Tiger Team Survival Guide - Part 1

A tiger team is a diversified group of experts brought together for a single project, need, or event. They are usually assigned to investigate, solve, build, or recommend possible solutions to unique situations or problems. They are almost always populated with mature experts who know what's at stake, what needs to be done, and how to work well with others. Their strengths are diversity of knowledge, a single focus or purpose, cross-functional communications, decision-making sovereignty, and organizational agility. Once their venture is completed they cease to be a team and usually go back to their previous assignments.

Scope, Time and Money

As an engineering manager, you can typically have some input on the scope, time and resources allocated to a project. This is a variation of the "pick two problem". When the project scope and timeline are largely dictated by business needs for a high priority project, resourcing may be the most flexible factor.

If possible, identify a shortlist of veteran engineers with specific skill sets that can make the project successful. Talk to their managers and get buy-in. Work to alleviate any concerns the individuals may have about what you're asking from them, and whether their existing projects will fall on the floor.

Some specific resources to think about:

  • Senior back-end or front-end talent
  • Make sure you look at planned vacation time before asking for individuals.
  • Devops
  • Project management/co-ordination/communication support
  • Outside experts/contractors - can you find someone who is a professional trainer in an area you need help in on short notice?
  • Are you planning on making a deep technical contribution yourself, or focusing on organizing/leading?
  • Make sure you have 100% alignment on the KPI for the project.

The War Room Model

A natural instinct on a short schedule is to find a private space where the team can isolate themselves, have persistent wall space for collaborating, and cancel all other obligations within reason.

Try deputizing a specific person from workplace ops and have them handle logistics:

  • Find a room big enough for the team, with room to spare. Should have ample whiteboard space and a monitor.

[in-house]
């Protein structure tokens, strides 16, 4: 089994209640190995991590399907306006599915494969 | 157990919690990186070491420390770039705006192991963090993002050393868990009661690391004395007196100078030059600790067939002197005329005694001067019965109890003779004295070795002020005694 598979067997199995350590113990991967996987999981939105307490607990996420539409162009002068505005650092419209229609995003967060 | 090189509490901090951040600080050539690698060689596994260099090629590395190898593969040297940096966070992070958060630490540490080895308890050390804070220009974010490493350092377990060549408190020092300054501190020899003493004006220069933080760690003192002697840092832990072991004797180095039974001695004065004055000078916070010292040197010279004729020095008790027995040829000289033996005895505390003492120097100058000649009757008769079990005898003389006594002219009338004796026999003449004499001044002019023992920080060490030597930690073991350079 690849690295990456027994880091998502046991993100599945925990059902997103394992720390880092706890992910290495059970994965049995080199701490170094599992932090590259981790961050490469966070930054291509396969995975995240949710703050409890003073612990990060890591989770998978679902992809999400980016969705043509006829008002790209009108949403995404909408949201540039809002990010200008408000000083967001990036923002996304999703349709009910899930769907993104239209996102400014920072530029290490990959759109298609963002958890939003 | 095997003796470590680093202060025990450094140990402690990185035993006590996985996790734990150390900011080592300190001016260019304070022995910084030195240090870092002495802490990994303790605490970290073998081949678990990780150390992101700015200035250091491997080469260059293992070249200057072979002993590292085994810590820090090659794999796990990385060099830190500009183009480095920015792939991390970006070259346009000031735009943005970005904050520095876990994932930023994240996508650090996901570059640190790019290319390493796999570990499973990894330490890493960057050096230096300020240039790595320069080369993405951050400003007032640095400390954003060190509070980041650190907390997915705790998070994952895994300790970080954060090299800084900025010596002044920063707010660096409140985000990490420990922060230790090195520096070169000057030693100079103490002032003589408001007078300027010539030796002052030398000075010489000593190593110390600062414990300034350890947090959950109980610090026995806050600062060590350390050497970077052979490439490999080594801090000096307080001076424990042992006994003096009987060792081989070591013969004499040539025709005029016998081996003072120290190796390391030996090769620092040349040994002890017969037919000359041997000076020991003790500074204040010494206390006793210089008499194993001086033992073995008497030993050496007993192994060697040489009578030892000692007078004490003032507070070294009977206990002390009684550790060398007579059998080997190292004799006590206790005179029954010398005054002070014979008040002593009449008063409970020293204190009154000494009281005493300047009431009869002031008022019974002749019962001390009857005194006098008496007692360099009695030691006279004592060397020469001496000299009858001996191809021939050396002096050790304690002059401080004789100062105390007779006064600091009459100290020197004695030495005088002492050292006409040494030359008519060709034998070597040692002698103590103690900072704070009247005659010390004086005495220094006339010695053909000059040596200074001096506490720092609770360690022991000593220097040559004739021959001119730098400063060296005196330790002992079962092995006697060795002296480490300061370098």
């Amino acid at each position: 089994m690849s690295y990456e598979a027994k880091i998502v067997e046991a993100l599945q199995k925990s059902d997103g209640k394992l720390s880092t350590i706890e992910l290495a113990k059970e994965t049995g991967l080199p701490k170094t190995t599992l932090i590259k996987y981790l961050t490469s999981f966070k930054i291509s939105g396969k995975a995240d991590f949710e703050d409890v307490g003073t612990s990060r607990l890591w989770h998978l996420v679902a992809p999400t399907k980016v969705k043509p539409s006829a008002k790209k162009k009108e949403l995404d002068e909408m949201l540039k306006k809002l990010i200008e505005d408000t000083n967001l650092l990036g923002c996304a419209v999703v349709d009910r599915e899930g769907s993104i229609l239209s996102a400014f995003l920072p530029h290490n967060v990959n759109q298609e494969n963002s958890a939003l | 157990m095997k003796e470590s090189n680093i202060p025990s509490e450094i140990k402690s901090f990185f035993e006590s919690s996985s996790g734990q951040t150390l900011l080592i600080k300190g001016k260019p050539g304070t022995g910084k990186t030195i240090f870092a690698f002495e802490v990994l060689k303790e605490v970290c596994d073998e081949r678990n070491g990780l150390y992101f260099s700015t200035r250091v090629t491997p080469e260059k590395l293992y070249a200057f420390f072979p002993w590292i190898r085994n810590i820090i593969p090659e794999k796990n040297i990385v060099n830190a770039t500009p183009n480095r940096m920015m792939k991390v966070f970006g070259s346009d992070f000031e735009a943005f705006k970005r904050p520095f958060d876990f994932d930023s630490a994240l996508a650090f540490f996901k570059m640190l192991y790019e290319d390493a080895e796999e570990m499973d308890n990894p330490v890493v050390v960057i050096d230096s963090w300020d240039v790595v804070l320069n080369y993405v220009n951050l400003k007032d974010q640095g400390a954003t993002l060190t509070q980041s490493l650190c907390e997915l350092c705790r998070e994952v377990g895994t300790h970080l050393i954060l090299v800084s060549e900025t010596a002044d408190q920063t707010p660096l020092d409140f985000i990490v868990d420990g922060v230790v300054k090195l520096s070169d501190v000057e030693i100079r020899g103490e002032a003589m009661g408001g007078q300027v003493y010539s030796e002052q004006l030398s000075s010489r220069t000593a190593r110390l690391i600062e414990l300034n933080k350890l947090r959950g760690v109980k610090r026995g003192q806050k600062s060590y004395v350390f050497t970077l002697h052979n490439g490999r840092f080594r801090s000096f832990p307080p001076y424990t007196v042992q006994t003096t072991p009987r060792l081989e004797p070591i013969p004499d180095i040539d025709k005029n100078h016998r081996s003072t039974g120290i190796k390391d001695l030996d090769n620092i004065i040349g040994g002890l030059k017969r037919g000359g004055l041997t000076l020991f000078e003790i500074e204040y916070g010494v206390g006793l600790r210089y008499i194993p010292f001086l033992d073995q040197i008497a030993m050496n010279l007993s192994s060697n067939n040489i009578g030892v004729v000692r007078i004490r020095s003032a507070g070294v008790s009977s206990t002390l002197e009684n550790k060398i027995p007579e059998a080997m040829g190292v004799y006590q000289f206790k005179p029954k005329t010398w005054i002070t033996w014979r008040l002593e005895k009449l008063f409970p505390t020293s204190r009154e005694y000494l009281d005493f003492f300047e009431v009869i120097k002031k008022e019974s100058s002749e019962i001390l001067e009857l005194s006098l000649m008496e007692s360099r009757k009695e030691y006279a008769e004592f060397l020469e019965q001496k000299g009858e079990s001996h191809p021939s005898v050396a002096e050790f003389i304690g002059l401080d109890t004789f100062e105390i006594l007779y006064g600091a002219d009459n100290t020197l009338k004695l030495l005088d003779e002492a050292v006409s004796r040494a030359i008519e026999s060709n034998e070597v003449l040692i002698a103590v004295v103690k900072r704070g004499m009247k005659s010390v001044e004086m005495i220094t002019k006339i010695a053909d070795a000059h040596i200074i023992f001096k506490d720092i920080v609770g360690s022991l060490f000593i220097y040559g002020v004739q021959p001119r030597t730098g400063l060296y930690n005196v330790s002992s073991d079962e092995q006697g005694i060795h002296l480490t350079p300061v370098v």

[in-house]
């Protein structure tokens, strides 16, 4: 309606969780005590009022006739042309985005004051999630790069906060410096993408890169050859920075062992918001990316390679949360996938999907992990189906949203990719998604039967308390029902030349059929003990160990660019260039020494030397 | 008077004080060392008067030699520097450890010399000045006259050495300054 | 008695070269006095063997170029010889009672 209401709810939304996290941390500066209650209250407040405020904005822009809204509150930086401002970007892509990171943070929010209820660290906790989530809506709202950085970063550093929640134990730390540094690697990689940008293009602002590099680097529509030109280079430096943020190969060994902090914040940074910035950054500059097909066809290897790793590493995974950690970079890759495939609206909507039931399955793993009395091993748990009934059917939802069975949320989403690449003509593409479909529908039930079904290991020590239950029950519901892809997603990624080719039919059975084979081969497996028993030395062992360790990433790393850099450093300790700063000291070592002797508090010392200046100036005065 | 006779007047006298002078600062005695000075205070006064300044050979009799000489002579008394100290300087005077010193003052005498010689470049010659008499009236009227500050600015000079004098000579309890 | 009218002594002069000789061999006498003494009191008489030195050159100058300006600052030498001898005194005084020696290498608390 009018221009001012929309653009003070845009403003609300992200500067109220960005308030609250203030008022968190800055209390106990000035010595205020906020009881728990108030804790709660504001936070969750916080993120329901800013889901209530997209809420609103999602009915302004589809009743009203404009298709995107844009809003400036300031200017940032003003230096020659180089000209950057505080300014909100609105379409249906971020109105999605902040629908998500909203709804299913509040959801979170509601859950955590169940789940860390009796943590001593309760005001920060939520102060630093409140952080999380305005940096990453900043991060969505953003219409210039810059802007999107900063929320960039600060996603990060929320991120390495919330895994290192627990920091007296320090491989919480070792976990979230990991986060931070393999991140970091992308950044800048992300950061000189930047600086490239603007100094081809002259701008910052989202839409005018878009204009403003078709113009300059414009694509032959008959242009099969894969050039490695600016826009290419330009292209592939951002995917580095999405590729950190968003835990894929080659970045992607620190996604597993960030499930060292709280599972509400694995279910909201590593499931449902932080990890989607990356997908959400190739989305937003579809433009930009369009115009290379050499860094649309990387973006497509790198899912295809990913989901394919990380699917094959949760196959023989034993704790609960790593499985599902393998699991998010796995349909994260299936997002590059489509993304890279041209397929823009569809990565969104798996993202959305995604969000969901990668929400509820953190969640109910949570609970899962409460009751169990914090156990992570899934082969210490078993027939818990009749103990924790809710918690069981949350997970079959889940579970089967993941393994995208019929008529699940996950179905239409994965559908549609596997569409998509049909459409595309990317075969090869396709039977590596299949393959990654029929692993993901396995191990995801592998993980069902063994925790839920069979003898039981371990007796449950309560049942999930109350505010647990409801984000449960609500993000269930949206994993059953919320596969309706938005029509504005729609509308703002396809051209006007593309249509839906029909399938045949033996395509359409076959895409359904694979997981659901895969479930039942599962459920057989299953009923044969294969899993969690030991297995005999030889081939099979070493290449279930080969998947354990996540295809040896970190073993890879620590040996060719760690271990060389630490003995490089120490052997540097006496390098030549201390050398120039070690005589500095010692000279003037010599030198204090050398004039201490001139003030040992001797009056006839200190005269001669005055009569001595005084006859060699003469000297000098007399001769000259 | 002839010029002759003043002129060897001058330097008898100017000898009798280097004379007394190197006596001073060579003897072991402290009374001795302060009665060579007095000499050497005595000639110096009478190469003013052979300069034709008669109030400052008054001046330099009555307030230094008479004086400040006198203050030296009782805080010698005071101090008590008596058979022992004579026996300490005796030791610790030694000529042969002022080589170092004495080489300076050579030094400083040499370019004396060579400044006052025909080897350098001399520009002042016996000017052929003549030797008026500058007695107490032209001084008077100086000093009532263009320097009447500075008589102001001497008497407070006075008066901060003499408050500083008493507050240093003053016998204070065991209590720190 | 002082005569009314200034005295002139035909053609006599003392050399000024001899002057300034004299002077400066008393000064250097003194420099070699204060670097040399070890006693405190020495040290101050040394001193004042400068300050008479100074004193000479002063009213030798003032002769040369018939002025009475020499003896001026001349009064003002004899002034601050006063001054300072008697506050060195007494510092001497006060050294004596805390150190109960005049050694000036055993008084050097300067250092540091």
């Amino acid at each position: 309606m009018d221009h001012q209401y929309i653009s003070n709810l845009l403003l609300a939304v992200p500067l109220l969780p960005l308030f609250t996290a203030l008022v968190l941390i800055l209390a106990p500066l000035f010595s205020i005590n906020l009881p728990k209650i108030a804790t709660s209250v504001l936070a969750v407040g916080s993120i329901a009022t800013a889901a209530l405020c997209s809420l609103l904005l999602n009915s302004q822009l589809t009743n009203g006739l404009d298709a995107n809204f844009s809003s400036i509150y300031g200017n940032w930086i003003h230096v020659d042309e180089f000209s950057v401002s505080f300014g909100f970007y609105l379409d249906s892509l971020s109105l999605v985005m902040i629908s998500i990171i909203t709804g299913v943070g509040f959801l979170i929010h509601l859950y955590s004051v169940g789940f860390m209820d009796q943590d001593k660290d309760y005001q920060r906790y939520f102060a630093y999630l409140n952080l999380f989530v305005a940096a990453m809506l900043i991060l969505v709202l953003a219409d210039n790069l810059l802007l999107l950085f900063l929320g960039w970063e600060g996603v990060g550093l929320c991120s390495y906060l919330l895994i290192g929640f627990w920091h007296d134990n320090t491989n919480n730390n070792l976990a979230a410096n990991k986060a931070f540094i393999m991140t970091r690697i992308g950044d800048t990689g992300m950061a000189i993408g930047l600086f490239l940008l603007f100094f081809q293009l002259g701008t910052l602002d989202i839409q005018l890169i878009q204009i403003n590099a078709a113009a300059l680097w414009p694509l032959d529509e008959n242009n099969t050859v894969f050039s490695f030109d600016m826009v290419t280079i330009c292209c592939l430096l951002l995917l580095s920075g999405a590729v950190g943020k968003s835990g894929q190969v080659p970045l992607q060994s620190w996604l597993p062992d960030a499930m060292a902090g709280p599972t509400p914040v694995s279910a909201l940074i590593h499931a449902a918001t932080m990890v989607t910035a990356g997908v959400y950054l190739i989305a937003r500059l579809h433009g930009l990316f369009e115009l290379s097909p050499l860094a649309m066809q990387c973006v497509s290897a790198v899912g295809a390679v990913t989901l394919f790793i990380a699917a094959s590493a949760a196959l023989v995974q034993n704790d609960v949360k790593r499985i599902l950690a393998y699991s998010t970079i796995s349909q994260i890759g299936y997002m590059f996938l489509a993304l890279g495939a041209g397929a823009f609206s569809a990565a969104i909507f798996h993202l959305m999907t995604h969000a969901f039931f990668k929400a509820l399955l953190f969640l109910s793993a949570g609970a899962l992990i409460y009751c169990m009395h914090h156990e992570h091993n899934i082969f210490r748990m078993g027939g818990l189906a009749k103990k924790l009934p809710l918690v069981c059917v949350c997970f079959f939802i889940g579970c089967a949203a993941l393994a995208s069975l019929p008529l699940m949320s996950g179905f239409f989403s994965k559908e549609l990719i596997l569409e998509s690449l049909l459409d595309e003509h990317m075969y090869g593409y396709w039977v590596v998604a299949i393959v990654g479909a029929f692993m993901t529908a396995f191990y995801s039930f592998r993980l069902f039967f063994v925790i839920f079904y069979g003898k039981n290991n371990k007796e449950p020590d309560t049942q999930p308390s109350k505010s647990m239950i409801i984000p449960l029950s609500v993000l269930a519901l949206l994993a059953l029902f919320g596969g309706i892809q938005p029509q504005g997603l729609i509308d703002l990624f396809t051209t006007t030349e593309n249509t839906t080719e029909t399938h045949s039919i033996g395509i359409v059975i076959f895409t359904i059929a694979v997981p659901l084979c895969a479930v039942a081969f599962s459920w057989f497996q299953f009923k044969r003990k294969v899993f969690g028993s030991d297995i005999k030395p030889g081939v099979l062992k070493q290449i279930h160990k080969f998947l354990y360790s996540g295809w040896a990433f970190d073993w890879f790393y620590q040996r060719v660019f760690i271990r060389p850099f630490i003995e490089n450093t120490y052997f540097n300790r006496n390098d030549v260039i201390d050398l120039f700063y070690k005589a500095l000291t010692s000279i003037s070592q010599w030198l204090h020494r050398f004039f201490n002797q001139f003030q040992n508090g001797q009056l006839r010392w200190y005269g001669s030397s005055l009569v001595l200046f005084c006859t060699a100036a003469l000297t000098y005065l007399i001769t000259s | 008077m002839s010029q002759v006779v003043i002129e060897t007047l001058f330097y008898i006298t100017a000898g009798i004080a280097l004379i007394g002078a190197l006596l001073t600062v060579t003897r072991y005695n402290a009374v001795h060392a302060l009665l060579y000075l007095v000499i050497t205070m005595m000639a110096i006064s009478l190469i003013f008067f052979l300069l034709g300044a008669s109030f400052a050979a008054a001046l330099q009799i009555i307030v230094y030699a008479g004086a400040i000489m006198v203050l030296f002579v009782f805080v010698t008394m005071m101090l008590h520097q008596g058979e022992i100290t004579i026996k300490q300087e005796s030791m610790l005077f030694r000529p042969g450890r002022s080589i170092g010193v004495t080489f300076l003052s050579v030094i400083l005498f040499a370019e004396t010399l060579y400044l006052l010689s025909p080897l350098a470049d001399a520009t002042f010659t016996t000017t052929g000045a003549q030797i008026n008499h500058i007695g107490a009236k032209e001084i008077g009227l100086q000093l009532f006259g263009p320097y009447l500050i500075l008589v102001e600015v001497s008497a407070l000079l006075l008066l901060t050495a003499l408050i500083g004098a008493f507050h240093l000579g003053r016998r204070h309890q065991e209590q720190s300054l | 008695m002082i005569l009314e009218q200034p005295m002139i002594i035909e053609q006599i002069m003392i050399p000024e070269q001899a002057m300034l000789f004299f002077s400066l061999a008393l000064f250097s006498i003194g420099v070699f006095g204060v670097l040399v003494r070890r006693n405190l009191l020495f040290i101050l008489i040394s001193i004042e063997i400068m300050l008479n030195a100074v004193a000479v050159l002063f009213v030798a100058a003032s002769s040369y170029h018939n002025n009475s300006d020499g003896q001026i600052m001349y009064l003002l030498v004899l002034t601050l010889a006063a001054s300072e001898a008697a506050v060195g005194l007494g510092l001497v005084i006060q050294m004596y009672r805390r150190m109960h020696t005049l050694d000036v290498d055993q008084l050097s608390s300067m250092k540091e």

• Nearby breakout spaces and or extra standing desks is ideal.
  • Make sure people have badge access if needed.
  • Increase lunch order size if you're moving offices.
  • Plan on canceling all your own meetings except direct report 1:1s, 1:1 with your boss and critical status meetings.

Potential IT asks:

  • Extra monitors, keyboards, mice and power strips in the war room.
  • Any new hardware you might need (test devices).

Other stuff:

  • Ask recruiting to cancel all interviews for the team
  • Ask for support when engineers go to clear their calendars
  • Block off everyone calendars with individual all day appointments
  • Using one all day appointment that spans days or weeks is likely to be ignored by people booking conflicts

Communication tools:

  • Create a Slack group
  • Create an email distribution list
  • Create a JIRA or Trello board
  • Create a Google Docs folder
  • Start compiling a list of important team links and put them on a Trello card, pinned to the Slack channel topic

Reducing Risk

  • What dependencies do you have on other teams?
    • For engineering dependencies, try to get a dedicated domain expert on the tiger team.
    • Are the APIs you need to use publicly accessible? Do they require some specific authentication, scopes or do they return results that are too highly tailored to another use case?
  • Starting thinking about what you need to do for security sign off.
  • Starting thinking about what you need to do for compliance sign off.
  • Have design start with high level mocks - not pixel perfect. Get the flow nailed down ASAP.
  • What kind of existing code will you be able to reuse?
  • Does the re-use require another team to refactor something?
  • What is your analytics/data integration plan?

Sample Kick-off Day Agenda

  • start at 10am sharp
  • Intros (5 min)
  • Business context and goals
  • Initial mocks share out
  • Need a large format print out what we can put on the wall and write on
  • Define milestones
  • What is everyone hoping to get out of this experience?
    • Write it down as a list on a wall
  • Working agreement
    • Whitelist of outside meetings we will attend
    • Brainstorm how we can move fast - create a speed list
    • Create technical debt list
    • Create a big decision list
  • Process - define how we want to work
    • Working hours
    • Daily stand up
    • Pairing
    • No code reviews?
    • Multiple merges a day
    • Daily demo
  • Pair assignments and component ownership
  • lunch at 12pm
  • Code reuse strategy
  • Break outs
    • Front-end architecture, how to break things into components?
    • Back-end architecture, high level system capabilities needed
  • Code layout and separation of concerns
    • Write it down, eventually copy to README)
  • Hacking
  • Demo
  • done at 6pm

Make it fun

Don't make it a death march. Plan to work reasonable hours and have some fun activities mixed in.

  • Booze; plan to start drinking early and often
  • Video games
  • Tiger team branded laptop stickers, T-shirts
  • Donuts/muffins/coffee
  • Massage Station
  • Sonos
  • Go to a related meet up as a group
  • Get a photographer to document your awesomeness for posterity
  • Special lunch outings (food trucks, local spots)
  • Get out of the office and play basketball, or go to a movie as a team

Stay tuned for part two...



I'm currently working at NerdWallet, a startup in San Francisco trying to bring clarity to all of life's financial decisions. We're hiring like crazy. Hit me up on Twitter, I would love to talk.

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